# about union of conjugate proper subgroups in a math paper

My question is about the shaded area in this image. Does the symbol $L=\bigcup_{g \in G} T^{g}$ means that $L$ is a union of sets or $L=\langle T^{g}, g\in G \rangle$? If it means the first one, then how did the authors prove that $L$ equals to that union? If it means the second one, then how did the author conclude that all the elements of order p or 4 (if $p=2$) of $L$ are contained in $K$? I like to add that $L/K$ is an abelian p-group of exponent $p$.

My question comes from the this paper.

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The symbol has the same meaning as in other areas of math: I.e. $L$ (as a set) equals the union of the sets $T^g$. Group theory doesn't redefine this notation. – Max Horn Aug 26 '12 at 21:44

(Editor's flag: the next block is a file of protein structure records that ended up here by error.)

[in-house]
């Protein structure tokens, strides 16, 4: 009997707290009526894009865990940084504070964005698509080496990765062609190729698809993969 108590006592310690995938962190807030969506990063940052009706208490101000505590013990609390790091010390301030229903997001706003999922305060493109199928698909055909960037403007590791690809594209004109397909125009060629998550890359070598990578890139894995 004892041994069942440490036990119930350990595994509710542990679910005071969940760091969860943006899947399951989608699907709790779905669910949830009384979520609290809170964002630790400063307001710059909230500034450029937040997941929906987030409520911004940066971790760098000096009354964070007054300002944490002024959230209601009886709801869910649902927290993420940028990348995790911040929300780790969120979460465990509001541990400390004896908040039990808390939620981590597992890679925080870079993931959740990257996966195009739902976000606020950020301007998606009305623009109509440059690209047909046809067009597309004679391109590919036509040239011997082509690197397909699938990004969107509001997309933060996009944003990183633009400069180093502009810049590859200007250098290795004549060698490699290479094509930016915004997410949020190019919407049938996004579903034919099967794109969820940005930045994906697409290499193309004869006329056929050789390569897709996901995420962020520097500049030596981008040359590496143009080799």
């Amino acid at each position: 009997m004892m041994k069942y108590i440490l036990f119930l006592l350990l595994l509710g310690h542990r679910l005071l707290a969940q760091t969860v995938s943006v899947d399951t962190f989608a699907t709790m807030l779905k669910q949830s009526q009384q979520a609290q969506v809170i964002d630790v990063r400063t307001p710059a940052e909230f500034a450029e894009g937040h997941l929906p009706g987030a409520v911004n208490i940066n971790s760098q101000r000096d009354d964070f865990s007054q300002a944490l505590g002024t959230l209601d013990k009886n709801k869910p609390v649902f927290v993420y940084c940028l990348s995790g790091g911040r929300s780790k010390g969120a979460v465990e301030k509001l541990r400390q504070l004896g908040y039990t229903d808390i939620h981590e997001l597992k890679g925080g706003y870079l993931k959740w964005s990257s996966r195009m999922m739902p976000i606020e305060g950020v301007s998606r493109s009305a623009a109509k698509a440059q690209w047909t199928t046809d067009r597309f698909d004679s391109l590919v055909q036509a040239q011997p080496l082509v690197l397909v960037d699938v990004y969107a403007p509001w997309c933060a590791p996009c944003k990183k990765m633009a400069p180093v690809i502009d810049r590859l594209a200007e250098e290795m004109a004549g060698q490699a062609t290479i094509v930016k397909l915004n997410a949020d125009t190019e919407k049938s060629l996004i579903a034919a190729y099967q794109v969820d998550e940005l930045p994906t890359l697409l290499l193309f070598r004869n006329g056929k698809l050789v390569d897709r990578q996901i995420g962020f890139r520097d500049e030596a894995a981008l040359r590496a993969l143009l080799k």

@Max: I think some people used the second meaning for that symbole. This link is an example (ams.org/journals/bull/1934-40-12/S0002-9904-1934-05982-2/… ). Please see the second paragraph. – user23954 Aug 26 '12 at 22:51
I mean the third paragraph. – user23954 Aug 26 '12 at 22:54
@unknown(google) could you please write down the question? I could not open the file as it is diverted to a site..... Thanks – Alireza Abdollahi Aug 28 '12 at 15:05
@Alireza Abdollahi: I sent the image to your email. – user23954 Aug 28 '12 at 15:57